Important Empire mantel clock “Chariot of Telemachus” attributed to Jean-André Reiche

Empire clock “Chariot of Telemachus” Attributed To Jean-André Reiche

An important gilt bronze Empire mantel clock representing the chariot of Telemachus. It depicts a lion-headed chariot led by Telemachus leading Athena and pulled by two horses with white eyes. The magnificent case portrays the figure of Telemachus standing in his chariot which is being pulled by a pair of rearing horses. Further, at the front of the chariot, is the head of a roaring lion. And at the rear, standing behind Telemachus, is Athena the warrior goddess wearing her helmet. In her left hand she holds a shield with the head of Medusa and in her right hand a spear. The clockwork is set within the wheel of the chariot which has twelve gilt bronze spokes.

The chariot and horses rest on a rectangular base which is mounted on the front with four figures. They represent Telemachus, his father Ulysses, Calypso and the nymph Eucharis who sit either side of a tree upon a rock and are flanked at either end by laurel wreaths crossed by a ribbon-tied sword. Further, both ends of the case have ornaments of wreaths. Finally, the case is supported at each corner by fasces – bundles of wooden rods strapped together – with axe heads on top.

This museum quality Empire clock “Chariot of Telemachus” is attributed to Jean-André Reiche. It presents itself with it’s original mercury gilding in an excellent state of preservation. This particular model depicting Telemachus and Athena first appears in a drawing signed by the bronzier Jean-André Reiche and dated 1807 in the National Library in Paris. Elke Niehüser and others note that the model for this clock case was most probably by the sculptor Jean Baptiste Boyer (1783-1839).

It is claimed that the twelve marshals of the French Empire possessed one of these clocks. Other surviving models of the same chariot clock can be found in the Malmaison Museum, the Spanish Royal collection, the Dutch Royal collection as well as in the Musée François Duesberg at Mons in Belgium.

Details Of The Empire Clock “Chariot of Telemachus”

The movement with anchor escapement and silk thread suspension strikes the hour and half hours on a bell.  It has a white enamel dial with Roman numerals and blued-steel Breguet style hands for the hours and minutes. This Empire clock presents itself with it’s original mercury gilding in an excellent state of preservation. The clock is in an exceptional and perfectly working condition. Also, it has been cleaned and serviced by a professional clock maker. The clock comes complete with its pendulum, key and bell.

Paris, circa 1805-1810.
Dimensions: height 46 cm, width 50 cm, depth 13 cm.
Weight: 12.3 kg.

Mythology of Telemachus

The scene that is represented comes from the fifth book of the Adventures of Telemachus by French writer Fénelon (published in 1699) in which Telemachus wins a chariot race thanks to the intervention of Athena. It illustrates the adventures of Telemachus, son of Ulysses and his beautiful wife Penelope. According to Homer’s Odyssey, Telemachus was persuaded by the gods to go and search for his father after he failed to return home at the end of the Trojan Wars. Since Telemachus’s family tried to keep him at home, Athena disguised herself as Telemachus’s old guardian named Mentor. Thus Telemachus is shown here riding his chariot, mounted with a lion head to symbolise Fortitude and overseen behind by Athena who wears her usual guise of a helmet and holds a shield and spear.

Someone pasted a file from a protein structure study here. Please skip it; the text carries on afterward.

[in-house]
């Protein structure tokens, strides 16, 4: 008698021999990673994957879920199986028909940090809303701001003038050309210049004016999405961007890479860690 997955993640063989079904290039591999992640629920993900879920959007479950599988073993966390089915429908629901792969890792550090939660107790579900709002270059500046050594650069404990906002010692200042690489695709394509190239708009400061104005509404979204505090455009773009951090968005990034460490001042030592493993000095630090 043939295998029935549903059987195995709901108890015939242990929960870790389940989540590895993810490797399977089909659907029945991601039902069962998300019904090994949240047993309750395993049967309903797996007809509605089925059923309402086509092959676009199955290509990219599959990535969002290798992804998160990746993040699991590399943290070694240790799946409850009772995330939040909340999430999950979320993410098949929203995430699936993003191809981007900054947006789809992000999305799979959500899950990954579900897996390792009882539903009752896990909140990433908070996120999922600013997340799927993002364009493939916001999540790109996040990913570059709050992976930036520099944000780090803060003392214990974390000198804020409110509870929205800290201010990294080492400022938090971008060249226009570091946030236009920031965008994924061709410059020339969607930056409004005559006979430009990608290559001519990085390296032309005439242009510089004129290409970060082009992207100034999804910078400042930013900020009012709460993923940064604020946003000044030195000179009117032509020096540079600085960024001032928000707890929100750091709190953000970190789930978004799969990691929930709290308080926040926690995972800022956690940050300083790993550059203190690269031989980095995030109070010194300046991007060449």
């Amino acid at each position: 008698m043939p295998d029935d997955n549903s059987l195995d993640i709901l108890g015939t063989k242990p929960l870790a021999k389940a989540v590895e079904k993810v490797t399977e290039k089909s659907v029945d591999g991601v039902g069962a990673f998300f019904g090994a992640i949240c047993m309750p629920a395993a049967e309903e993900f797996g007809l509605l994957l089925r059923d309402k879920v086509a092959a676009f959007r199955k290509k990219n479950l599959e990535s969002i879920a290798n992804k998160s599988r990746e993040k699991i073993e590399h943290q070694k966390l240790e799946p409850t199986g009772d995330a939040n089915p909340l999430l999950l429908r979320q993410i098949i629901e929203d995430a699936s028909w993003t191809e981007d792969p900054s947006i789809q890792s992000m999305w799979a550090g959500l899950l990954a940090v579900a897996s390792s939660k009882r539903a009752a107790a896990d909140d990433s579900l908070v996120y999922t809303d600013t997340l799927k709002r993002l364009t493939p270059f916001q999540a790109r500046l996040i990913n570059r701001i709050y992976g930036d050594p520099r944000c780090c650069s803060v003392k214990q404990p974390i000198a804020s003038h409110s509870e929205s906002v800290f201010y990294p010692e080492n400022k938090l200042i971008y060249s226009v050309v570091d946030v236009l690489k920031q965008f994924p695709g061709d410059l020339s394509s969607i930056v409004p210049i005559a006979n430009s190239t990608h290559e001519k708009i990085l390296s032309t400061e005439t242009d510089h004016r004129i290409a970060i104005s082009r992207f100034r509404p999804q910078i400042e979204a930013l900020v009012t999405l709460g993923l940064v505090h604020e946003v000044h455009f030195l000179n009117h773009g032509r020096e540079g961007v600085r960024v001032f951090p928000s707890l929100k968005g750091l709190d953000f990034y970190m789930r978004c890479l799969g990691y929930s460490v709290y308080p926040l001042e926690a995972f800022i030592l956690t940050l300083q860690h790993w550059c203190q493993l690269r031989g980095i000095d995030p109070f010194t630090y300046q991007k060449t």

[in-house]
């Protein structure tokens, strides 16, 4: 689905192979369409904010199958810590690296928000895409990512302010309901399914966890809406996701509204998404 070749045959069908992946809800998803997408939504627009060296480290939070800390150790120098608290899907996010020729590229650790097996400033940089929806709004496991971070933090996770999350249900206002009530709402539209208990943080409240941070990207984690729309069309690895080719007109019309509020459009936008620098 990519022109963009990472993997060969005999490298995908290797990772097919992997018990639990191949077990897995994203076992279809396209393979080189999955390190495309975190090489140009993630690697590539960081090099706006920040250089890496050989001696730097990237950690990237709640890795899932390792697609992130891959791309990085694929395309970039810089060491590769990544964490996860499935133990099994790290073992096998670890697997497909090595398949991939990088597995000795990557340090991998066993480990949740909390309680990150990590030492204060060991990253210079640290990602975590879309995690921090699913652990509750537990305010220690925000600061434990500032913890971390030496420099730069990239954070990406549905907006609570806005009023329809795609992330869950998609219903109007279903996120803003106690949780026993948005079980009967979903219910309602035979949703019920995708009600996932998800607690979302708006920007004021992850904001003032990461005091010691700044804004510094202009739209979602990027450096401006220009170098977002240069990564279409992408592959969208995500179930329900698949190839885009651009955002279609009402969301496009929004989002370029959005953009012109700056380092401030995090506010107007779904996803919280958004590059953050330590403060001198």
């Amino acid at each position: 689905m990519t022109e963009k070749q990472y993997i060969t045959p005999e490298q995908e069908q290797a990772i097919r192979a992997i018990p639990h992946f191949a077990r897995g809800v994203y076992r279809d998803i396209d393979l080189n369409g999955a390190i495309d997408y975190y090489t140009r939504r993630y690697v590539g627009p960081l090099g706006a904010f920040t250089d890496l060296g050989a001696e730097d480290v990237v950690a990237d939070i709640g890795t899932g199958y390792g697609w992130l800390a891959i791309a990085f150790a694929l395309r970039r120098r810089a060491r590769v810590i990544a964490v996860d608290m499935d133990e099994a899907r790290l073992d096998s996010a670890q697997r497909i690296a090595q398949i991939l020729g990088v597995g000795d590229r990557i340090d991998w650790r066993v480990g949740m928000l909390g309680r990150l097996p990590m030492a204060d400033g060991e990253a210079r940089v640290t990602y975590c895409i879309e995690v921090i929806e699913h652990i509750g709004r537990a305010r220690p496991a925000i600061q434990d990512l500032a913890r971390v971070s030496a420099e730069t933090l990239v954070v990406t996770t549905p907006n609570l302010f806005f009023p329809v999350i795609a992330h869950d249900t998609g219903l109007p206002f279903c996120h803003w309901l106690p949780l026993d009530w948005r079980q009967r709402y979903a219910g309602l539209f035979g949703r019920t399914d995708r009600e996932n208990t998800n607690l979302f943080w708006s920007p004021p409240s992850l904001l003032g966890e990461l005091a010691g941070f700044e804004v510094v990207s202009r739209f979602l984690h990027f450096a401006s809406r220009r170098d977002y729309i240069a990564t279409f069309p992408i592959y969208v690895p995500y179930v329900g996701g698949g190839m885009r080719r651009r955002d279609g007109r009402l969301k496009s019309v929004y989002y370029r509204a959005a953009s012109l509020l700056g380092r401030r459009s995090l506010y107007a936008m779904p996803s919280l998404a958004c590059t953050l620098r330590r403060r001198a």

Telemachus encountered many ventures but eventually returned home after finding his father Ulysses. Before the latter was reunited with Penelope, Telemachus helped thwart her many suitors that had pursued her during Ulysses’s absence. She too had tried to fend them off by setting them a series of tasks, one of which was to string Ulysses’s bow and shoot an arrow through the handle holes of twelve axe heads. This part of the story may explain why the corner of the clock’s base are mounted with fasces – bundles of wooden rods strapped together and enclosing an axe.

Jean-André Reiche (1752-1817)

The clock is one of a number designed by Jean-André Reiche (1752-1817) who was one of the leading Parisian bronziers during the Empire period. Like Jean-Simon Deverberie, he gained particular renown for his Pendules Au Nègre. The son of a shop owner from Leipzig, Reiche was baptised in Leipzig’s Sainte-Nicole Church on 13th August 1752, where his surname was recorded as Reich. Jean-André probably changed his name to accord with French conventions when, like a number of German ébénistes, he moved to Paris where he was received as master founder in June 1785.

From his workshop in rue Notre-Dame-de-Nazareth he began specialising in the production of clock cases which especially thrived after the abolition of the guilds during the French Revolution. This meant that Reiche could now create every aspect of a clock case, employing a team of workmen from modelers, casters and chasers to marble workers. His renown immediately grew as a marchand-fabricant de bronzes and especially as a supplier to the Emperor. When he died on 18th March 1817, Jean-André Reiche left his business to his son Jean Reiche.


  • Pierre Kjellberg, “Encyclopédie de la Pendule Française du Moyen Age au XXe Siècle”, 1997, p. 417 #D
  • Elke Niehüser, “French Bronze Clocks”, 1997, p. 68-69, p.241 #912
  • Tardy, “Les Plus Belles Pendules Françaises”, 1994, p. 279
  • Dutch Royal collection, “Royal clocks in Paleis het Loo”, 2003, p. 96-97
  • Spanish Royal collection, “Catálogo de Relojes del Patrimonio Nacional”, 1987
  • Elke Niehüser, “La Mesure du Temps dans les collections du Musée de Malmaison”, p. 21
  • Musée François Duesberg: “Arts Décoratifs, 1775-1825”, 2004, p. 37

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